Here’s an example of how Arkansas legislative policy has real-life consequences: The difficulty of receiving training in and performing a legal and sometimes life-saving medical procedure — abortion.
Dr. Stephanie Ho writes in the Washington Post about the difficulties she’s encountered, first as a medical student and then in practice, in providing abortions. Dr. Ho is now primary care director for Planned Parenthood Great Plains. She’s written for us before about her work. The Post article includes details about her life in Arkansas that are worth repeating.
Where I grew up, in the River Valley of western Arkansas, nobody said the word “abortion” out loud. When I went to medical school at the University of Arkansas for Medical Sciences (UAMS) in Little Rock, that censorious silence didn’t relent. Over four years, the most exposure we got to the topic was a half-hour guest lecture. (At that time, 17 percent of medical schools offered no formal abortion education, according to a national survey published by the American Journal of Obstetrics and Gynecology.)
Third-year residents could pursue an elective rotation, and I was determined to learn how to perform an abortion. Because I was not aware of any local providers, I enrolled in a program at Planned Parenthood of the Rocky Mountains, in Denver. The residency director said it was not an appropriate elective for a family medicine resident, and that he would have to talk about it with the other faculty physicians at Fort Smith. Then he said that the program didn’t permit residents to rotate out of state. I responded by citing the portion of the resident handbook that said we could travel for hard-to-find specialties — and pointed out that another trainee had done so the previous year in a different subspecialty. (Reached by an editor at the Post, a UAMS spokesman declined to comment, saying that the residency program has since changed directors. The medical center did not return phone requests for comment.)
Then came the end of my residency. It was commonly known among residents that if you applied to work at our training medical center and had done a decent job, you were essentially a shoo-in. In my first interview, I was forthcoming about intending to provide abortions at some point in my career. I was not offered a second interview. I decided not to attend our graduation ceremony.That implicit disapproval carried over to my residency in family medicine, which I began in 2008 at UAMS West in Fort Smith. Second-year residents gave presentations on a topic of their choice — and mine, on abortion, was the most highly attended and contentious that year. A senior faculty member vocally disagreed with my description of abortion as a common medical service, interrupting every few sentences and quoting the Bible at me. Someone dubbed me the “abortion chick,” and the nickname stuck. Whenever a patient at the clinic wanted to learn more about terminating a pregnancy, the staff would call me in to talk her through her options, even when I wasn’t scheduled on a shift. My fellow physicians didn’t feel comfortable sharing information about abortions.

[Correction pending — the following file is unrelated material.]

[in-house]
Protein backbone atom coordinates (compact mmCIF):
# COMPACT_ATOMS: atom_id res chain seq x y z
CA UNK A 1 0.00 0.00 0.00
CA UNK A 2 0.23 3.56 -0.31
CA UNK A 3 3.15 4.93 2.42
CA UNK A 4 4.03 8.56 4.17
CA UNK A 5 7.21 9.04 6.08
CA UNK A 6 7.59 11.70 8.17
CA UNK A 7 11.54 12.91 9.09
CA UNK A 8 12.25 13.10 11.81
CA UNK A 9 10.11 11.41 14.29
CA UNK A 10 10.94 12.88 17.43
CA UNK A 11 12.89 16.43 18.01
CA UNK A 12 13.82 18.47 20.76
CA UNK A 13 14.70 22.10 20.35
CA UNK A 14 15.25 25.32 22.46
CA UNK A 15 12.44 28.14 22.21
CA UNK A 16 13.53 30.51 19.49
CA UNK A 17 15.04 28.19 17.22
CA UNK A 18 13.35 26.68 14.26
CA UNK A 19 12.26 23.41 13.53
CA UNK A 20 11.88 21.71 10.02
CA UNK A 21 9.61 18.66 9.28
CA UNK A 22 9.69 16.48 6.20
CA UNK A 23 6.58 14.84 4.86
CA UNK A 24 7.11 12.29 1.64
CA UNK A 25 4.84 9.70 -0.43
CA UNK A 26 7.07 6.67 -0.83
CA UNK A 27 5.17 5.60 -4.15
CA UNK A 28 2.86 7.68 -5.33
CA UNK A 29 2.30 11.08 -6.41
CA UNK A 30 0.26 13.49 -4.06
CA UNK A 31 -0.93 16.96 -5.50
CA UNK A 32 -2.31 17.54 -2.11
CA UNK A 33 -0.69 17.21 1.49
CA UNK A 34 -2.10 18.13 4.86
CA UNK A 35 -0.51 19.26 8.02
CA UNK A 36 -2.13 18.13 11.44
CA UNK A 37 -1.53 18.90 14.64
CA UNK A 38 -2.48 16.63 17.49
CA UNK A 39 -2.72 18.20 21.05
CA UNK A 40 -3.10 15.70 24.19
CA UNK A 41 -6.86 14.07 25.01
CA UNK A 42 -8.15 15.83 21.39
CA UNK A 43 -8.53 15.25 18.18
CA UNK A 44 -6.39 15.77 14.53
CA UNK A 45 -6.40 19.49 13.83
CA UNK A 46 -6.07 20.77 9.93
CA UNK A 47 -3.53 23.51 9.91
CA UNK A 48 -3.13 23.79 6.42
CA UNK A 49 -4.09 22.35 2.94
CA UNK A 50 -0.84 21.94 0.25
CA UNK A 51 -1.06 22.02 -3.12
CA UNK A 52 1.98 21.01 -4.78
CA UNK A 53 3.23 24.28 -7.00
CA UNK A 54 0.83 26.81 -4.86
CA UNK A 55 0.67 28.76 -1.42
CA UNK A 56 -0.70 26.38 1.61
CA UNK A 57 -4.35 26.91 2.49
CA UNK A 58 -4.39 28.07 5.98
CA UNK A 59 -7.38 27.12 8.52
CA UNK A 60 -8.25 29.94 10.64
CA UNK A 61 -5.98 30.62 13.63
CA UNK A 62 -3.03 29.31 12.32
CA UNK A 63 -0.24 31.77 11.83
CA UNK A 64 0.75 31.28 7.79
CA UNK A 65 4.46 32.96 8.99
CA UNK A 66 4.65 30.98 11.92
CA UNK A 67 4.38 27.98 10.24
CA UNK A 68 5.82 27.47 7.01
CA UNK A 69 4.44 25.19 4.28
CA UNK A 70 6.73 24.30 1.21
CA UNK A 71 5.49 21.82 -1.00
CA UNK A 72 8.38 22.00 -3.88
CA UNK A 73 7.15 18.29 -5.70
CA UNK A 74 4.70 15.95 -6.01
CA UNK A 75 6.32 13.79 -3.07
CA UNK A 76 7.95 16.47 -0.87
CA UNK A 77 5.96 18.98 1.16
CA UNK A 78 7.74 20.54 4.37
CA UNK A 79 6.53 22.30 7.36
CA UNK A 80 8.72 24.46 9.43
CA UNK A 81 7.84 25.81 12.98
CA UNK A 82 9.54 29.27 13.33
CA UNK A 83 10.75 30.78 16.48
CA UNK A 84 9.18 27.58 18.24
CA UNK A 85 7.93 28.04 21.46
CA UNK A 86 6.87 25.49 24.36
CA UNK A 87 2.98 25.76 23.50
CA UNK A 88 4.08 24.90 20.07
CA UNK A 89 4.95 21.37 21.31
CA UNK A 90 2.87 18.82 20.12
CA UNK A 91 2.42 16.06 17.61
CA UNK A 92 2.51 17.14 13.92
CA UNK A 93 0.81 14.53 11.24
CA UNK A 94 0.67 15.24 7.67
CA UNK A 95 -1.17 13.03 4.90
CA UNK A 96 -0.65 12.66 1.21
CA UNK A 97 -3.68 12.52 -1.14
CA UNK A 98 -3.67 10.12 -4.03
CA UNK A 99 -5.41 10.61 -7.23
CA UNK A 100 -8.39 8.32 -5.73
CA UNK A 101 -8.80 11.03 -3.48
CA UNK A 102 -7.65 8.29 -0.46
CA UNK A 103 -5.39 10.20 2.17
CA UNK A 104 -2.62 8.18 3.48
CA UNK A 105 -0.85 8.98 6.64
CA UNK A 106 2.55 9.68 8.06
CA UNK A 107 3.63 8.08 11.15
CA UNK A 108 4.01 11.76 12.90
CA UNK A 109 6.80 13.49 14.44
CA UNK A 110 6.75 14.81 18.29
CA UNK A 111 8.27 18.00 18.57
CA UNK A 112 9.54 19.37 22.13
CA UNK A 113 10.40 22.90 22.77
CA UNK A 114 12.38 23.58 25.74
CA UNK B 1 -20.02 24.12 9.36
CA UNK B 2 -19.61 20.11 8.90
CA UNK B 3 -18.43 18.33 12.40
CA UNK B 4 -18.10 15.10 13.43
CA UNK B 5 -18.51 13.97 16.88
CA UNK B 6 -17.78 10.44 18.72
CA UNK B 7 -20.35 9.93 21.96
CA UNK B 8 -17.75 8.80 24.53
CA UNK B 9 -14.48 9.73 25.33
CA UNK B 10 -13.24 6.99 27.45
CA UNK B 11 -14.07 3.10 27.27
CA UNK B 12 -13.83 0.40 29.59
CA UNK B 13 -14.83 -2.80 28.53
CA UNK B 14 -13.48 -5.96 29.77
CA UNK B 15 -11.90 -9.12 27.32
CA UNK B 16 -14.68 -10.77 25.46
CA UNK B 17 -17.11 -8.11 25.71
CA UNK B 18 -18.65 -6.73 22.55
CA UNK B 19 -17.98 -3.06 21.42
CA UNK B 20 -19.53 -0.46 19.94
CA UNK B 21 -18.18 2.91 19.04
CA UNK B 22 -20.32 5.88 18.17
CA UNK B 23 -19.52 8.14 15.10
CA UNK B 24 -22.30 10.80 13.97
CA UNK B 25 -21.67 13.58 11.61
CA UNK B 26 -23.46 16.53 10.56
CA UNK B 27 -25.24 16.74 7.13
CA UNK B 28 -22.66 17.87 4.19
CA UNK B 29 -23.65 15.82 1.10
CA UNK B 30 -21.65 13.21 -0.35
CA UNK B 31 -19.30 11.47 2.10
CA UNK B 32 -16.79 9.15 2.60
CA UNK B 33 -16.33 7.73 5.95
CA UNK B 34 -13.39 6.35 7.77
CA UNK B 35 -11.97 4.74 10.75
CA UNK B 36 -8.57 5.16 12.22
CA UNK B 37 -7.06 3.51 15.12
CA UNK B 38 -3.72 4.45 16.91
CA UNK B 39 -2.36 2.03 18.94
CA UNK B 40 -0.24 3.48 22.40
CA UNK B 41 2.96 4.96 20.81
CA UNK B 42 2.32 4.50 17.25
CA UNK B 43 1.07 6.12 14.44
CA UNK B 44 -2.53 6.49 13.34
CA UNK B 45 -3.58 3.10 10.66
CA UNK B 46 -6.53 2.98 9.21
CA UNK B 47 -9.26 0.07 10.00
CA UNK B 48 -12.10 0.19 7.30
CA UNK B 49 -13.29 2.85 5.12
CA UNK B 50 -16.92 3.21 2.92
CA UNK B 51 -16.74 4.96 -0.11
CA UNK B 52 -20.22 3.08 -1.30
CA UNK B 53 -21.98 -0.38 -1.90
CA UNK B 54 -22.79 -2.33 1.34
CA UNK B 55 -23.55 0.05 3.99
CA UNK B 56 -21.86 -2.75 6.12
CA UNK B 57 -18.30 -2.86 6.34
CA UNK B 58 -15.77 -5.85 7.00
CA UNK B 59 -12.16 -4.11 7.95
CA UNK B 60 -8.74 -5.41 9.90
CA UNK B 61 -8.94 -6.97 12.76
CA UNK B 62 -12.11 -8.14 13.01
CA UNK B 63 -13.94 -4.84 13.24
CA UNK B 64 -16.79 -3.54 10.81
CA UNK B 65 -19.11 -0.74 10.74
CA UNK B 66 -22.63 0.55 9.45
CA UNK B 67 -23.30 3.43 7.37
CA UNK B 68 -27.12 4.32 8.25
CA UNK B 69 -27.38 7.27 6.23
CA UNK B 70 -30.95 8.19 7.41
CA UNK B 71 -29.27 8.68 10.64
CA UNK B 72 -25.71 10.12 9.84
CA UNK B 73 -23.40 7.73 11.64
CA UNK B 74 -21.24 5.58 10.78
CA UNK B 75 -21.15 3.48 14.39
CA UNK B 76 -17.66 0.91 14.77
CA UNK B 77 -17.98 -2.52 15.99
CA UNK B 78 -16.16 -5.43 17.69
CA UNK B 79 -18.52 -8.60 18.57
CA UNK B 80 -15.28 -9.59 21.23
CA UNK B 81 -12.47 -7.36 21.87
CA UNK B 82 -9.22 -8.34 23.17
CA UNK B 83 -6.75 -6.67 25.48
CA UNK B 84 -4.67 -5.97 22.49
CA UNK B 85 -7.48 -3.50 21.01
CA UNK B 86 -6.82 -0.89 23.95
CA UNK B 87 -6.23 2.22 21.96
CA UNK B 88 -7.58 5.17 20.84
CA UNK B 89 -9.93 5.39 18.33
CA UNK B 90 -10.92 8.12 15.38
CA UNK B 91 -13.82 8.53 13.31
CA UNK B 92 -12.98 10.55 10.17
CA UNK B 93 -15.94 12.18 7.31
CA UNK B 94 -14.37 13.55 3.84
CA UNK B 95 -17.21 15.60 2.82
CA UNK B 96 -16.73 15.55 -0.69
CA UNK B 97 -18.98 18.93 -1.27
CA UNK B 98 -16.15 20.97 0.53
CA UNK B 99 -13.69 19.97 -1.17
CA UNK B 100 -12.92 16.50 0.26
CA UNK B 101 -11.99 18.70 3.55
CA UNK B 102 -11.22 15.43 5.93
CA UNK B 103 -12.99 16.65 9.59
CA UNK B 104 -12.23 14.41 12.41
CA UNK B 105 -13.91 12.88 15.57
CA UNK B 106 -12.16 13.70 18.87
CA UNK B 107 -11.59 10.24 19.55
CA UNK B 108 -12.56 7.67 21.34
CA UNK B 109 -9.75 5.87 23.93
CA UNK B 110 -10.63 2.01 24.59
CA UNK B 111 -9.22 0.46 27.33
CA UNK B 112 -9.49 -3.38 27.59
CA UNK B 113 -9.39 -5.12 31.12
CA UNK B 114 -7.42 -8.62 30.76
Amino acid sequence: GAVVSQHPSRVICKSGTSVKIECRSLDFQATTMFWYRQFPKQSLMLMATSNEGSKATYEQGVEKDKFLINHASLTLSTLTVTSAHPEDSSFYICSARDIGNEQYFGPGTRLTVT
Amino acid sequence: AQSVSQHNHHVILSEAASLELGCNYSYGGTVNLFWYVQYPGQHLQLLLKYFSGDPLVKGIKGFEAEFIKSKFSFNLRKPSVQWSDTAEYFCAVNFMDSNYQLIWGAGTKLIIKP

There’s more: Turning away patients who’ve driven three hours for naught because of roadblocks thrown up by the legislature; tripling of Ho’s insurance rates though abortion is safer than many common procedures (wisdom-tooth extraction, Ho notes, for one); patients who won’t seek other unrelated services from a doctor who’ll provide abortion.
Ho eventually overcame a fear of speaking out and continues as one of only four doctors willing to provide abortions (and other primary health services) in a state with 1.5 million women. And she ended on a hopeful note, despite mounting obstacles:
Even so, the abortion work is hampered by a raft of medically unnecessary and insulting restrictions. Planned Parenthood clinics here currently can’t provide surgical abortions, because Arkansas requires that our facilities be outfitted comparably to a hospital surgical center. I’m legally required to hand out pamphlets filled with falsehoods about how the mifepristone pill, which ends a pregnancy, can be “reversed.” My patients sit through 48-hour waiting periods and mandatory follow-up visits, which impose costs — gas money, time off from work, overnight stays, child care — that many can barely afford. The contracted-physician requirement was only the latest imposition; the state legislature will consider passing two more bills restricting abortions when it reconvenes this month.
Reproductive rights depend, in part, on the medical community dispelling taboos. Abortion should be a topic of normal conversation, especially among medical professionals. It is, after all, a part of ordinary life — a routine medical procedure. When I first hosted a lunch for Arkansas medical students called “Meet the Provider” in 2017, I expected only a handful to attend. Instead, some 30 people came, and next time, we expect more.
The path to becoming an abortion provider can be extraordinarily frustrating in states like Arkansas, but younger doctors seem to be much more aware of inequity, stigma and other barriers to medical services. I’m hopeful that their sense of openness will ultimately mean better access for patients.